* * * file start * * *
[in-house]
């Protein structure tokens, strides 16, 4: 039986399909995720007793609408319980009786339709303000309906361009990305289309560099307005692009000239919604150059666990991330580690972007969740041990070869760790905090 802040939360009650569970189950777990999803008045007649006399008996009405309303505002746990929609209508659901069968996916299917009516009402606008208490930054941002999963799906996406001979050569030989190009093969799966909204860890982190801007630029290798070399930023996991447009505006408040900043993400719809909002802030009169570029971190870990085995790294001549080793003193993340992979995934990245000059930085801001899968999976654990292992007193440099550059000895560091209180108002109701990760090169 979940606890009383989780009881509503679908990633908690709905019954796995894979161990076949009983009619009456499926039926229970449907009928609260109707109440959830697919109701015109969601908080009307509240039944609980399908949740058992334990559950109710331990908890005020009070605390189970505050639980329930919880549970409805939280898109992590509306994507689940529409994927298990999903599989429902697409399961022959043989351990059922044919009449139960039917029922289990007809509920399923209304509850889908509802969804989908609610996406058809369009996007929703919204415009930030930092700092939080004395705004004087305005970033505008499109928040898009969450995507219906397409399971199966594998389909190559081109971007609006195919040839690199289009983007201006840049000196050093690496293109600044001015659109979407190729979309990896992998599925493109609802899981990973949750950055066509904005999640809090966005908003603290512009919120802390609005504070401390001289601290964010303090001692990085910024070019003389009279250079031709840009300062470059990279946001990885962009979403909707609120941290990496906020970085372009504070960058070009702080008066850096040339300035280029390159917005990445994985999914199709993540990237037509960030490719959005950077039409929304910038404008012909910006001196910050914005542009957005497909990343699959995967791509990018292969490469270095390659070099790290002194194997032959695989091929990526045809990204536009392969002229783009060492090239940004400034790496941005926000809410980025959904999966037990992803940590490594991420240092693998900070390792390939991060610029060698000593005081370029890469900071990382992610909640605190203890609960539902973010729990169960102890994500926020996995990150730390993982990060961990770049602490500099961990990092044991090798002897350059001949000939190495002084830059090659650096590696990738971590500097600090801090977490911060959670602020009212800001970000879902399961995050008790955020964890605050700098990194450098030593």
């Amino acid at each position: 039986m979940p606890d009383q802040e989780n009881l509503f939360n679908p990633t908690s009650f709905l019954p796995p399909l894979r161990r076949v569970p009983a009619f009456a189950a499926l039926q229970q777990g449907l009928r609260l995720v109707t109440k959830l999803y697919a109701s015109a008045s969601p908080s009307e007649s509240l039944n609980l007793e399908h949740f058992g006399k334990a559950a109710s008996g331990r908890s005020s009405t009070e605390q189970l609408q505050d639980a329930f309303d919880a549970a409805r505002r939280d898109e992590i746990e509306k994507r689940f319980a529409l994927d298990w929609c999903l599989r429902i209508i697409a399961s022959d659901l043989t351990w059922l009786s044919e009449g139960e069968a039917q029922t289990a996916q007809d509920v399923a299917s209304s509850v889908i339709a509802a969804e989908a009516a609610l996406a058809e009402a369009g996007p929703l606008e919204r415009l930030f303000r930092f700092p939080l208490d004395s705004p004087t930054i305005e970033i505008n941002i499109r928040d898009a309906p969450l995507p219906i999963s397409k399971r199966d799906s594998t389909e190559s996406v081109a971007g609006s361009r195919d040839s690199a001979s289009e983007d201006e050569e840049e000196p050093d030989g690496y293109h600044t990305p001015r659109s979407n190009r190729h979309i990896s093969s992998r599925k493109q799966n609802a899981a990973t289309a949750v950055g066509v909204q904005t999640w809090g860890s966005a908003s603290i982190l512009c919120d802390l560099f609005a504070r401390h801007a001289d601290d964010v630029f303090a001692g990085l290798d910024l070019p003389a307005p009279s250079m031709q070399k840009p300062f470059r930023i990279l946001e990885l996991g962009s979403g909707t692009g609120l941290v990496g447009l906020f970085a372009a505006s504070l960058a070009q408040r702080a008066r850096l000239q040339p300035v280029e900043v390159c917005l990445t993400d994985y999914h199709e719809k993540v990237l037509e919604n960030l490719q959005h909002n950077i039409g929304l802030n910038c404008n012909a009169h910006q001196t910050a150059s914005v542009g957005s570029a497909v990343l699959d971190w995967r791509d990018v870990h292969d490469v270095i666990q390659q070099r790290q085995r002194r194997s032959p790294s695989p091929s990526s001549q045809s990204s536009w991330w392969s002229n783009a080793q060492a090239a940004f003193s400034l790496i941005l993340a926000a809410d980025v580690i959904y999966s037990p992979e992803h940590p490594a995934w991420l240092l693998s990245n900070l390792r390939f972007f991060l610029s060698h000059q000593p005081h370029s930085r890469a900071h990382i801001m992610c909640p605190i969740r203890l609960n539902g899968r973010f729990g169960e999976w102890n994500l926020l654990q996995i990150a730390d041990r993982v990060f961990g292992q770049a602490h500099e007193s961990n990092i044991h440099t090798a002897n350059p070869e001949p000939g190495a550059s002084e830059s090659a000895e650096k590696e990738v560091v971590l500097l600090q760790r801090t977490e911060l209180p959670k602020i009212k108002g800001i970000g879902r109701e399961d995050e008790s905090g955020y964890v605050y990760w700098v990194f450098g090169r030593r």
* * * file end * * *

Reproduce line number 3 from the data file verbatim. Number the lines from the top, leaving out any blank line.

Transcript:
């Amino acid at each position: 039986m979940p606890d009383q802040e989780n009881l509503f939360n679908p990633t908690s009650f709905l019954p796995p399909l894979r161990r076949v569970p009983a009619f009456a189950a499926l039926q229970q777990g449907l009928r609260l995720v109707t109440k959830l999803y697919a109701s015109a008045s969601p908080s009307e007649s509240l039944n609980l007793e399908h949740f058992g006399k334990a559950a109710s008996g331990r908890s005020s009405t009070e605390q189970l609408q505050d639980a329930f309303d919880a549970a409805r505002r939280d898109e992590i746990e509306k994507r689940f319980a529409l994927d298990w929609c999903l599989r429902i209508i697409a399961s022959d659901l043989t351990w059922l009786s044919e009449g139960e069968a039917q029922t289990a996916q007809d509920v399923a299917s209304s509850v889908i339709a509802a969804e989908a009516a609610l996406a058809e009402a369009g996007p929703l606008e919204r415009l930030f303000r930092f700092p939080l208490d004395s705004p004087t930054i305005e970033i505008n941002i499109r928040d898009a309906p969450l995507p219906i999963s397409k399971r199966d799906s594998t389909e190559s996406v081109a971007g609006s361009r195919d040839s690199a001979s289009e983007d201006e050569e840049e000196p050093d030989g690496y293109h600044t990305p001015r659109s979407n190009r190729h979309i990896s093969s992998r599925k493109q799966n609802a899981a990973t289309a949750v950055g066509v909204q904005t999640w809090g860890s966005a908003s603290i982190l512009c919120d802390l560099f609005a504070r401390h801007a001289d601290d964010v630029f303090a001692g990085l290798d910024l070019p003389a307005p009279s250079m031709q070399k840009p300062f470059r930023i990279l946001e990885l996991g962009s979403g909707t692009g609120l941290v990496g447009l906020f970085a372009a505006s504070l960058a070009q408040r702080a008066r850096l000239q040339p300035v280029e900043v390159c917005l990445t993400d994985y999914h199709e719809k993540v990237l037509e919604n960030l490719q959005h909002n950077i039409g929304l802030n910038c404008n012909a009169h910006q001196t910050a150059s914005v542009g957005s570029a497909v990343l699959d971190w995967r791509d990018v870990h292969d490469v270095i666990q390659q070099r790290q085995r002194r194997s032959p790294s695989p091929s990526s001549q045809s990204s536009w991330w392969s002229n783009a080793q060492a090239a940004f003193s400034l790496i941005l993340a926000a809410d980025v580690i959904y999966s037990p992979e992803h940590p490594a995934w991420l240092l693998s990245n900070l390792r390939f972007f991060l610029s060698h000059q000593p005081h370029s930085r890469a900071h990382i801001m992610c909640p605190i969740r203890l609960n539902g899968r973010f729990g169960e999976w102890n994500l926020l654990q996995i990150a730390d041990r993982v990060f961990g292992q770049a602490h500099e007193s961990n990092i044991h440099t090798a002897n350059p070869e001949p000939g190495a550059s002084e830059s090659a000895e650096k590696e990738v560091v971590l500097l600090q760790r801090t977490e911060l209180p959670k602020i009212k108002g800001i970000g879902r109701e399961d995050e008790s905090g955020y964890v605050y990760w700098v990194f450098g090169r030593r």